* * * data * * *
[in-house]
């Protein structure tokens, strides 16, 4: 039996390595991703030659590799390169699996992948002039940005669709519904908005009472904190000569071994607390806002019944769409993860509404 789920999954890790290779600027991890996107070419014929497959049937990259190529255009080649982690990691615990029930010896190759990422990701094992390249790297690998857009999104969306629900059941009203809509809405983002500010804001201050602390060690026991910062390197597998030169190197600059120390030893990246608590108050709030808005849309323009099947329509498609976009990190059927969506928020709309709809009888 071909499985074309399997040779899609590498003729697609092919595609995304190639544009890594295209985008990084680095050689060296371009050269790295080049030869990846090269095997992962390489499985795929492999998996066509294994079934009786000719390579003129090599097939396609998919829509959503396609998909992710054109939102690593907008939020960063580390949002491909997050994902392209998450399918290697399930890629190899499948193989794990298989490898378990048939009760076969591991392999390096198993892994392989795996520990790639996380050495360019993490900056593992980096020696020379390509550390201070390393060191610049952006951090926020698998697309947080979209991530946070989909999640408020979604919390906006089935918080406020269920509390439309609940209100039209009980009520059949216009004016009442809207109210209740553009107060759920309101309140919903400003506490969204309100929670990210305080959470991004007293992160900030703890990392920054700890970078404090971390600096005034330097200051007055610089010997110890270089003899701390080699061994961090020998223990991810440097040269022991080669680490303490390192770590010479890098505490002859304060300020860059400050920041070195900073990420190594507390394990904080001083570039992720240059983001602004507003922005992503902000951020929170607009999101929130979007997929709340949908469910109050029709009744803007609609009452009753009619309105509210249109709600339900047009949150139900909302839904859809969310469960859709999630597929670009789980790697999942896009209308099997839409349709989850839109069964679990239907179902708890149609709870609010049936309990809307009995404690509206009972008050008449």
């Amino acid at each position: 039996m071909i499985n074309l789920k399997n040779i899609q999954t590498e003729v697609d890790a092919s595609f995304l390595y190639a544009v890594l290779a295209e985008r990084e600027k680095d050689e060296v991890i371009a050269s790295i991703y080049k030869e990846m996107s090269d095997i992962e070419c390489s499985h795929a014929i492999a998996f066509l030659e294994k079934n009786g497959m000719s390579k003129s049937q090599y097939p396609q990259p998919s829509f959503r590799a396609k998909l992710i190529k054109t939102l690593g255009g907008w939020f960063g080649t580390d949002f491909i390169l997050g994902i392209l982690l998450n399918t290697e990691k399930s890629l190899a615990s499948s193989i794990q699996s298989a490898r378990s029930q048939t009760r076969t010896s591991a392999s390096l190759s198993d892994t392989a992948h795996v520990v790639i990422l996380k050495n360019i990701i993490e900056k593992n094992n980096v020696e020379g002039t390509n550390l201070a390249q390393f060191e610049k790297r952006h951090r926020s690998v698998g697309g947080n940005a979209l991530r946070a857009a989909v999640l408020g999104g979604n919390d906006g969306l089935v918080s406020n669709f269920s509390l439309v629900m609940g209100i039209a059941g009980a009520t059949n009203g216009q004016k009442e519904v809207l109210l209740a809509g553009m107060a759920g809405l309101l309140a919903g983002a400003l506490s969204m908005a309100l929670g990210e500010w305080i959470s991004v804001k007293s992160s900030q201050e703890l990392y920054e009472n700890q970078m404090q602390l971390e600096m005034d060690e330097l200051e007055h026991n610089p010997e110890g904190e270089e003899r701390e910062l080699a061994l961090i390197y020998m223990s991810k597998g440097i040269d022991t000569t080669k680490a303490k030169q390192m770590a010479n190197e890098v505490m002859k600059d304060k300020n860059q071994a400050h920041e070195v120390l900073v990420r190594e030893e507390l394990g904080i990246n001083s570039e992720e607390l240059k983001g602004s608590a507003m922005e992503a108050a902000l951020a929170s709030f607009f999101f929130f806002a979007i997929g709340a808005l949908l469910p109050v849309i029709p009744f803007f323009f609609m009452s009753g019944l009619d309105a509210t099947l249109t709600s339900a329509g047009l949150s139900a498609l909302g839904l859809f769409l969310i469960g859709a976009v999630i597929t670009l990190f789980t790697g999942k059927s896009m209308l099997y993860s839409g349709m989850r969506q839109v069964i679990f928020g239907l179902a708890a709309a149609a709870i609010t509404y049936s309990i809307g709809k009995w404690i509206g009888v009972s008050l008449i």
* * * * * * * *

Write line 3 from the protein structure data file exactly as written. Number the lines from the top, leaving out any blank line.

């Amino acid at each position: 039996m071909i499985n074309l789920k399997n040779i899609q999954t590498e003729v697609d890790a092919s595609f995304l390595y190639a544009v890594l290779a295209e985008r990084e600027k680095d050689e060296v991890i371009a050269s790295i991703y080049k030869e990846m996107s090269d095997i992962e070419c390489s499985h795929a014929i492999a998996f066509l030659e294994k079934n009786g497959m000719s390579k003129s049937q090599y097939p396609q990259p998919s829509f959503r590799a396609k998909l992710i190529k054109t939102l690593g255009g907008w939020f960063g080649t580390d949002f491909i390169l997050g994902i392209l982690l998450n399918t290697e990691k399930s890629l190899a615990s499948s193989i794990q699996s298989a490898r378990s029930q048939t009760r076969t010896s591991a392999s390096l190759s198993d892994t392989a992948h795996v520990v790639i990422l996380k050495n360019i990701i993490e900056k593992n094992n980096v020696e020379g002039t390509n550390l201070a390249q390393f060191e610049k790297r952006h951090r926020s690998v698998g697309g947080n940005a979209l991530r946070a857009a989909v999640l408020g999104g979604n919390d906006g969306l089935v918080s406020n669709f269920s509390l439309v629900m609940g209100i039209a059941g009980a009520t059949n009203g216009q004016k009442e519904v809207l109210l209740a809509g553009m107060a759920g809405l309101l309140a919903g983002a400003l506490s969204m908005a309100l929670g990210e500010w305080i959470s991004v804001k007293s992160s900030q201050e703890l990392y920054e009472n700890q970078m404090q602390l971390e600096m005034d060690e330097l200051e007055h026991n610089p010997e110890g904190e270089e003899r701390e910062l080699a061994l961090i390197y020998m223990s991810k597998g440097i040269d022991t000569t080669k680490a303490k030169q390192m770590a010479n190197e890098v505490m002859k600059d304060k300020n860059q071994a400050h920041e070195v120390l900073v990420r190594e030893e507390l394990g904080i990246n001083s570039e992720e607390l240059k983001g602004s608590a507003m922005e992503a108050a902000l951020a929170s709030f607009f999101f929130f806002a979007i997929g709340a808005l949908l469910p109050v849309i029709p009744f803007f323009f609609m009452s009753g019944l009619d309105a509210t099947l249109t709600s339900a329509g047009l949150s139900a498609l909302g839904l859809f769409l969310i469960g859709a976009v999630i597929t670009l990190f789980t790697g999942k059927s896009m209308l099997y993860s839409g349709m989850r969506q839109v069964i679990f928020g239907l179902a708890a709309a149609a709870i609010t509404y049936s309990i809307g709809k009995w404690i509206g009888v009972s008050l008449i």